Heaven is for Real ~ A Capsule Movie Review

Heaven is for Real

Heaven is for Real ~ A Capsule Movie Review by Allen Kopp 

Heaven is for Real is based on a book and is supposedly a true story. Greg Kinnear plays a down-to-earth, small-town Nebraska minister named Todd Burpo. (I know—that’s kind of an absurd name.) He has a wife and two children. His son, named Colton, becomes inexplicably sick with a high fever. When Todd and his wife take Colton to the hospital after four days (why didn’t they take him sooner?), doctors find he has a ruptured appendix. They rush him into surgery but he is seriously ill and might not live. He eventually recovers, though, and the life of the family resumes as it was before Colton’s illness.

Soon, however, Colton begins to speak in a matter-of-fact way about things he saw when he was sick. He says he left his body (how could a four-year-old understand an out-of-body experience?) and saw himself on the operating table from above. He knew where his parents were and what they were doing while he was unconscious. He saw winged angels flying down toward him and when he was in heaven, he sat on Jesus’ lap and the lap of his long-dead great-grandfather. He met a little girl in “heaven” who, we find out later, was his sister who died before she was born, an event that Colton never knew about.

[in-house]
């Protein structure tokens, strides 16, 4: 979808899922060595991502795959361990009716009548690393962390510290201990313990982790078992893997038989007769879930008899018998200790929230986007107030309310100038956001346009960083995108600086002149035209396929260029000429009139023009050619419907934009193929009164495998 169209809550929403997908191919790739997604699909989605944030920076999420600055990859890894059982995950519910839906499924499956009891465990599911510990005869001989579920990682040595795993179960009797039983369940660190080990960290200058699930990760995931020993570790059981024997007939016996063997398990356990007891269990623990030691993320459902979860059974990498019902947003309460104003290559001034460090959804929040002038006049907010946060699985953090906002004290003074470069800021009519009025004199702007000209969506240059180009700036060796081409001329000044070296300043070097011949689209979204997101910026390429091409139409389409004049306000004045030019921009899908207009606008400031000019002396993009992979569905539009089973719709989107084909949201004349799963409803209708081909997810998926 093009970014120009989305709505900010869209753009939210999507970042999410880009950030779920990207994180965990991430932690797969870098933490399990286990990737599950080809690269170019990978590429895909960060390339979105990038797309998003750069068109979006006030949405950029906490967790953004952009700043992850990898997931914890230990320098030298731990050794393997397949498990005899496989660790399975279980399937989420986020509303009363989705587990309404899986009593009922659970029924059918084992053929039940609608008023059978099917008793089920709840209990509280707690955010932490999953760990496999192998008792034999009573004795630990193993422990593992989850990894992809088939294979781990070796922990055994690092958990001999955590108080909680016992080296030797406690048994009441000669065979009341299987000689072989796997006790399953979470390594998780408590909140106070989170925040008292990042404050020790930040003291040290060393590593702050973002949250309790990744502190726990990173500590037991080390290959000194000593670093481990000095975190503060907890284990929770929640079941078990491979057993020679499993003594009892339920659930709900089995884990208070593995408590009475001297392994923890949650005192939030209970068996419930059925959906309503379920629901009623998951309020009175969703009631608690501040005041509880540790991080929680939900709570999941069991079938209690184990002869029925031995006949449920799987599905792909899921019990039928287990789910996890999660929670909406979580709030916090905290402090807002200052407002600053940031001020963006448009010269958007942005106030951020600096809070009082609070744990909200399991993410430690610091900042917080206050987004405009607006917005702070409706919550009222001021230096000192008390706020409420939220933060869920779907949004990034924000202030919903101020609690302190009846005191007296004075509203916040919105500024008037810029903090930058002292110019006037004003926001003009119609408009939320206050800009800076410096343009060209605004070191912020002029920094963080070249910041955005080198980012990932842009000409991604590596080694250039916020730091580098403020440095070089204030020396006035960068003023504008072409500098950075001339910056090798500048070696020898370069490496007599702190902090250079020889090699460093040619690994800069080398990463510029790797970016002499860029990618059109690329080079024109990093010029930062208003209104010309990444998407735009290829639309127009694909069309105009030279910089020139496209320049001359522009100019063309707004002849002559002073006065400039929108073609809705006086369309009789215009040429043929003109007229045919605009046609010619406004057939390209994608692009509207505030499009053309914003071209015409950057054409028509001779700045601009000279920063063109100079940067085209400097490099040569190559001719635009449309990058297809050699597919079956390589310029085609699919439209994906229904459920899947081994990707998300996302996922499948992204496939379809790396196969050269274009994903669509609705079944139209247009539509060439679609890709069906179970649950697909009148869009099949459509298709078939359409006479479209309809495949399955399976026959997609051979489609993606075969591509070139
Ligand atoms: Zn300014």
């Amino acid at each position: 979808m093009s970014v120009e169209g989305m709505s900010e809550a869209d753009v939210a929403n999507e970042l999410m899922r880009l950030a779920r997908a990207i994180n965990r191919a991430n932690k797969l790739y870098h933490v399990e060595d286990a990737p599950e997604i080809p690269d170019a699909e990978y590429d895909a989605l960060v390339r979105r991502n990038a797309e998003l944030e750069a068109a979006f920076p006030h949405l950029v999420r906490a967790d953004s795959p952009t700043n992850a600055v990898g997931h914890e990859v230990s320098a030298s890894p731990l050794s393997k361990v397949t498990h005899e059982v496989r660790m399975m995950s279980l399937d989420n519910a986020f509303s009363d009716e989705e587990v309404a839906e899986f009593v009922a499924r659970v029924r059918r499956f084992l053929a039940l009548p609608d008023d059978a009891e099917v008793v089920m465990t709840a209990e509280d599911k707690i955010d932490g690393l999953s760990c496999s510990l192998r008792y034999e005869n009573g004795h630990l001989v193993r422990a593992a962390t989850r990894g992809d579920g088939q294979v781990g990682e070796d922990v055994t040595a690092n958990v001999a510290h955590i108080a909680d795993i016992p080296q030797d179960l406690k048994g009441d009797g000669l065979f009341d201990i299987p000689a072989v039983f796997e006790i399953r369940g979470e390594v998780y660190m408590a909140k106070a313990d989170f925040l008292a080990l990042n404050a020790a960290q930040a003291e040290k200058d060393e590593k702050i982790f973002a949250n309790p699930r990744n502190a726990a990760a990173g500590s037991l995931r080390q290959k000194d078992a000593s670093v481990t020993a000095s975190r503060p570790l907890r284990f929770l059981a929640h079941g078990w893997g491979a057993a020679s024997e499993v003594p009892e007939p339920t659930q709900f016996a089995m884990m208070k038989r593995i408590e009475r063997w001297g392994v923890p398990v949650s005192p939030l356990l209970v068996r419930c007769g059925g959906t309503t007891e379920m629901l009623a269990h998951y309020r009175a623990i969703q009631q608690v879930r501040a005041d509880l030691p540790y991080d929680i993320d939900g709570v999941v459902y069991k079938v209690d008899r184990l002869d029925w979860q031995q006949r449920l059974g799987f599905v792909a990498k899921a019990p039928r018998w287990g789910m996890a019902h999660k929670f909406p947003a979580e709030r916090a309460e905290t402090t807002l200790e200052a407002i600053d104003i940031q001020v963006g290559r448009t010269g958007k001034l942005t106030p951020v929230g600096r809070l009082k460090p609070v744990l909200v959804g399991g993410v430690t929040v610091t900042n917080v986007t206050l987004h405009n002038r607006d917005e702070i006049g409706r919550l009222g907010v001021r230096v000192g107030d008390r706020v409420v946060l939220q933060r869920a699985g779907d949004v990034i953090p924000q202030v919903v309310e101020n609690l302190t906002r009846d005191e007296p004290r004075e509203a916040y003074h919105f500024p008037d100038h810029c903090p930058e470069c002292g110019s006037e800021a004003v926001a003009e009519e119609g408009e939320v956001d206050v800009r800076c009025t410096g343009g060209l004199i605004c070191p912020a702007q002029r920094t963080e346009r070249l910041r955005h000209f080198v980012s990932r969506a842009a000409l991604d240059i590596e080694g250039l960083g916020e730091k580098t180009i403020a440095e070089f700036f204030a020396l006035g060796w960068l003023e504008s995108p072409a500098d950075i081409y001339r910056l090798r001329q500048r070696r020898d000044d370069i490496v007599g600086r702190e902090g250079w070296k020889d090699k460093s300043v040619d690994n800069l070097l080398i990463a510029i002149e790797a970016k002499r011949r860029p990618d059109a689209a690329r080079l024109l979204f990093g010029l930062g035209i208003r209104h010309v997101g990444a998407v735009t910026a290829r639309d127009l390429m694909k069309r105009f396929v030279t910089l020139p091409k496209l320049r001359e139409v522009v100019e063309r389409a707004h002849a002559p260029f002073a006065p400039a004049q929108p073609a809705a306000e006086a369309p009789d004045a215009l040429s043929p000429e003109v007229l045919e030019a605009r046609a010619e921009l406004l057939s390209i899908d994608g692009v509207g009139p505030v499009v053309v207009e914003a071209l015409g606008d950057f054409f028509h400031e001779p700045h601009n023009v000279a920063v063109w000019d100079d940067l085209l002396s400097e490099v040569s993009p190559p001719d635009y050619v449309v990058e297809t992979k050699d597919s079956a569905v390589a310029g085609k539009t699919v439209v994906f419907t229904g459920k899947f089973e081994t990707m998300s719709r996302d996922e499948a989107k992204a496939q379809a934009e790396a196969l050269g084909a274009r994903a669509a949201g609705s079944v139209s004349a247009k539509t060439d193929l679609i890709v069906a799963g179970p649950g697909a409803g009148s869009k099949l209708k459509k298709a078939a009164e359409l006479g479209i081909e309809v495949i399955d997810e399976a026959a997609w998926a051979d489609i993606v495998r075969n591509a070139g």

Were these “visions” just a childish fantasy, or did Colton really experience them? How is this story going to affect the community and Todd’s family? Believers continue to believe, but there’s plenty for scoffers to scoff at. Questions of faith are raised. Do you believe blindly, “taking out your brain and replacing it with the Bible,” as one character says, or do you harbor a certain amount of skepticism? When one child lives and another dies, what is the reason? Of course, there aren’t any answers to these questions, but people continue to ask them. Colton’s mother says at one point, during all the attempts at analysis, “Why can’t it just be a mystery?”

Heaven is for Real is a portrait of a family and a community. Like The Son of God earlier this year, it’s the kind of mainstream movie you don’t usually see at the multiplex. With all the Spiderman, Captain America, and X-Men movies being fed to the public these days, it’s good to see a movie every now and then that examines questions of faith and other issues that actually affect people’s lives.

Copyright © 2014 by Allen Kopp

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